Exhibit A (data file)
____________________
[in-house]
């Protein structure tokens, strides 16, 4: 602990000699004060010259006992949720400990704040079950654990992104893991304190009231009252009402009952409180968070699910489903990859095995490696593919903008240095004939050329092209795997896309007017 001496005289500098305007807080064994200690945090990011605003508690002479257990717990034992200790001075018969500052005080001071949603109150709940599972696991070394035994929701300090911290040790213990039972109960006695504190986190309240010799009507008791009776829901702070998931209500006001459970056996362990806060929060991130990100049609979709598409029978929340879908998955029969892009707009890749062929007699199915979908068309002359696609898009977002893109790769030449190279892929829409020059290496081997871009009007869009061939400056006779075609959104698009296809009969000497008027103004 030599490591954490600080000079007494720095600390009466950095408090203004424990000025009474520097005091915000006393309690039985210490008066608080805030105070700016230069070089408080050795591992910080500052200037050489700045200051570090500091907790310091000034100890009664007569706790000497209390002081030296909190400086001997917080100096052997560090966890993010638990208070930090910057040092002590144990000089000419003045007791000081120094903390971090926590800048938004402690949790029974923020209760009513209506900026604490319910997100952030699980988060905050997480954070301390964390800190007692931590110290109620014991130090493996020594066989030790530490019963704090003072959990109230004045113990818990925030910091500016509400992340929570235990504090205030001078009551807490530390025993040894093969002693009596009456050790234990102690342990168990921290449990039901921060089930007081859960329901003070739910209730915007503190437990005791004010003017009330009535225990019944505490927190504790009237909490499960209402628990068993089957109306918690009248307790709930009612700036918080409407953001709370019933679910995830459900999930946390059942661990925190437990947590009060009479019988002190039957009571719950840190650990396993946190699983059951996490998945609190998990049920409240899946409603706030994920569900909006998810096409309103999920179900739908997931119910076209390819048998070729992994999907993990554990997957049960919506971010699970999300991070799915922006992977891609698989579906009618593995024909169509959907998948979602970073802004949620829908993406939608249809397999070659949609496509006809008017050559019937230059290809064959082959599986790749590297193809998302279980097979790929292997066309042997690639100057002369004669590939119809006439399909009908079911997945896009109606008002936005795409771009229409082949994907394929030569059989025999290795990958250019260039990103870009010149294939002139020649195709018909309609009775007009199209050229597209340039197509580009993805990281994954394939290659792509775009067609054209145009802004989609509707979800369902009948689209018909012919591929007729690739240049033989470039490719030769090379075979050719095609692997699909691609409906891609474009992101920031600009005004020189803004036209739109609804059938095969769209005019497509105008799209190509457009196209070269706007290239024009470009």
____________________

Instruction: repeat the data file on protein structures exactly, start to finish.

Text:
[in-house]
């Protein structure tokens, strides 16, 4: 602990000699004060010259006992949720400990704040079950654990992104893991304190009231009252009402009952409180968070699910489903990859095995490696593919903008240095004939050329092209795997896309007017 001496005289500098305007807080064994200690945090990011605003508690002479257990717990034992200790001075018969500052005080001071949603109150709940599972696991070394035994929701300090911290040790213990039972109960006695504190986190309240010799009507008791009776829901702070998931209500006001459970056996362990806060929060991130990100049609979709598409029978929340879908998955029969892009707009890749062929007699199915979908068309002359696609898009977002893109790769030449190279892929829409020059290496081997871009009007869009061939400056006779075609959104698009296809009969000497008027103004 030599490591954490600080000079007494720095600390009466950095408090203004424990000025009474520097005091915000006393309690039985210490008066608080805030105070700016230069070089408080050795591992910080500052200037050489700045200051570090500091907790310091000034100890009664007569706790000497209390002081030296909190400086001997917080100096052997560090966890993010638990208070930090910057040092002590144990000089000419003045007791000081120094903390971090926590800048938004402690949790029974923020209760009513209506900026604490319910997100952030699980988060905050997480954070301390964390800190007692931590110290109620014991130090493996020594066989030790530490019963704090003072959990109230004045113990818990925030910091500016509400992340929570235990504090205030001078009551807490530390025993040894093969002693009596009456050790234990102690342990168990921290449990039901921060089930007081859960329901003070739910209730915007503190437990005791004010003017009330009535225990019944505490927190504790009237909490499960209402628990068993089957109306918690009248307790709930009612700036918080409407953001709370019933679910995830459900999930946390059942661990925190437990947590009060009479019988002190039957009571719950840190650990396993946190699983059951996490998945609190998990049920409240899946409603706030994920569900909006998810096409309103999920179900739908997931119910076209390819048998070729992994999907993990554990997957049960919506971010699970999300991070799915922006992977891609698989579906009618593995024909169509959907998948979602970073802004949620829908993406939608249809397999070659949609496509006809008017050559019937230059290809064959082959599986790749590297193809998302279980097979790929292997066309042997690639100057002369004669590939119809006439399909009908079911997945896009109606008002936005795409771009229409082949994907394929030569059989025999290795990958250019260039990103870009010149294939002139020649195709018909309609009775007009199209050229597209340039197509580009993805990281994954394939290659792509775009067609054209145009802004989609509707979800369902009948689209018909012919591929007729690739240049033989470039490719030769090379075979050719095609692997699909691609409906891609474009992101920031600009005004020189803004036209739109609804059938095969769209005019497509105008799209190509457009196209070269706007290239024009470009």